Also keep in mind the available memory on embedded devices vary greatly depending on the application. While a smart plug might have low memory to work with, this is still sufficient to meet the requirements given its purpose. The same hardware specification will not be suitable for a video games console for example, which will clearly need much larger memory and processing capabilities.
However, the same still applies, the design for the video game console will be done in a way that makes full use of the available hardware resources.
We know technology continues to see rapid growth as more and more devices become smart enabled, connected and seem to somehow grow in functionality every year. However, the cost of such products has not escalated in proportion to the growth in complexity. Why is that?
Well, part of this is down to Moore’s law, which describes how the number of transistors on a computer chip approximately doubles every two years. As a general rule, the more of those transistors you can squeeze into a chip, the more processing power it will have.
The other reason we can still continue to afford technology products of increasing complexity is due to the management of costs associated with developing the devices. This is partly due to contract manufacturing where companies outsource the production of electronics to manufacturers who can produce them at a lower cost.
The ability to source electronic components that keep the overall cost of the hardware low also plays a factor. This includes selection of the processor or microcontroller and ensuring it is cost efficient yet is able to meet the demands required by the system.
Cost also ties in with the factor we discussed previously of memory constraints. Why select a microcontroller with a mere 256KB RAM and put more effort to fit the application code when you can get microcontrollers with double the RAM for just 1 euro more? Well, 1 euro might not make a difference if you’re buying just a few. But when you’re planning to produce 100,000 of that device that’s 100,000 euro more to pay.
The challenge here is selecting components that just about meets the functional requirements of the product to keep costs to the minimum necessary.
Managing the cost of embedded devices of varying complexity is a constant challenge for organisations that must ensure the device is profitable when sold to the end customer.
This is the power consumed by the device measured in Watts. It’s good practice to design embedded products so the power consumption is the minimum possible to avoid wasting energy.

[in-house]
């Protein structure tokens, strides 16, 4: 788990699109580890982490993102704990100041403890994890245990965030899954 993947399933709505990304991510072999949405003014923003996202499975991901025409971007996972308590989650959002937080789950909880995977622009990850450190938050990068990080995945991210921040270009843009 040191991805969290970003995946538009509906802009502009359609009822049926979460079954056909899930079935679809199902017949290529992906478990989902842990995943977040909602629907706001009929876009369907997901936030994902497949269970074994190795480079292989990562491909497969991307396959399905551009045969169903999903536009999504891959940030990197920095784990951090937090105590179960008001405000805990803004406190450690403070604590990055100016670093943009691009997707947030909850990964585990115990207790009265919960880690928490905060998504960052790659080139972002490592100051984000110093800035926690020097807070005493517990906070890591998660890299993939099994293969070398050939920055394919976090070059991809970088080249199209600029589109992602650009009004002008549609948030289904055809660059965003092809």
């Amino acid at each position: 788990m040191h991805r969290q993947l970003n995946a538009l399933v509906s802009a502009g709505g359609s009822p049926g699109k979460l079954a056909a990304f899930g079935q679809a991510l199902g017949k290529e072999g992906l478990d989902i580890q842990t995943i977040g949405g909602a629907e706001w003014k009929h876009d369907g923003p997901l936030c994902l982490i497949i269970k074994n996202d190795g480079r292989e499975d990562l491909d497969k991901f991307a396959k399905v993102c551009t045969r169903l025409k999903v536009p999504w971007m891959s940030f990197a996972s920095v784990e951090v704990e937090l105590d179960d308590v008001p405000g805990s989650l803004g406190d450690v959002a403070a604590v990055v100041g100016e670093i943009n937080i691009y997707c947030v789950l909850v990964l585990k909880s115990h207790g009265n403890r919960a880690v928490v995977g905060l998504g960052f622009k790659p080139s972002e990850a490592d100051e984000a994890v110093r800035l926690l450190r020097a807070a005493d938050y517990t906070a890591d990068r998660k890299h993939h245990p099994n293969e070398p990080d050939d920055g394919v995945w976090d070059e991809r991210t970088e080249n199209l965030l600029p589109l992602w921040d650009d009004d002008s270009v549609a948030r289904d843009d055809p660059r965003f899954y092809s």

Depending on where a product is sold, it may have to comply to power consumption targets set by regulatory bodies. For example, the European Union Ecodesign Directive is constantly setting new guidelines for the efficiency of products to meet energy consumption reduction targets. If anyone wants to sell products that consume power within the European Union, they must comply with these requirements.
This means there is a constant design challenge of having to meet stricter requirements placed on embedded products.
Safety and Security Standards
These are safety and security standards that embedded devices must adhere to according to guidelines supplied by regulatory bodies.
These standards are of course necessary to ensure the system can be used by the end user and for its purpose in a safe manner. Depending on the safety-critical level of the system, strict regulations can also apply to the manner in which code is written for the application. An example of this is a set of rules for writing safe and secure C/C++ code called MISRA (Motor Industry Software Reliability Association).
Failure to meet these standards in safety-critical systems can result in huge consequences if a fault happens to make its way to the field. That’s why we hear of car manufacturers having to recall thousands of vehicles due to suspecting faults.
Ensuring the safety of the system no matter how big or small the application, is an important challenge faced by embedded engineers.
Embedded systems are a main driving force behind the growth of all sorts of industries powered by electronics. Embedded systems consist of a hardware and software component. To become familiar with embedded programming you must get comfortable working close to the hardware layer.
Embedded engineers face many challenges when it comes to meeting requirements of a system yet ensuring its power efficiency, cost efficiency and safety.
This post has given you a basic introduction to embedded systems and what they are all about. You should now be ready to take things a step further in your knowledge of embedded systems!
If you’re interested in embedded systems, we’ll be covering the field a lot more on this blog so stay tuned! You can also suggest specific topics you would like covered in the comments below.
Did you find this article useful? Checkout other related articles: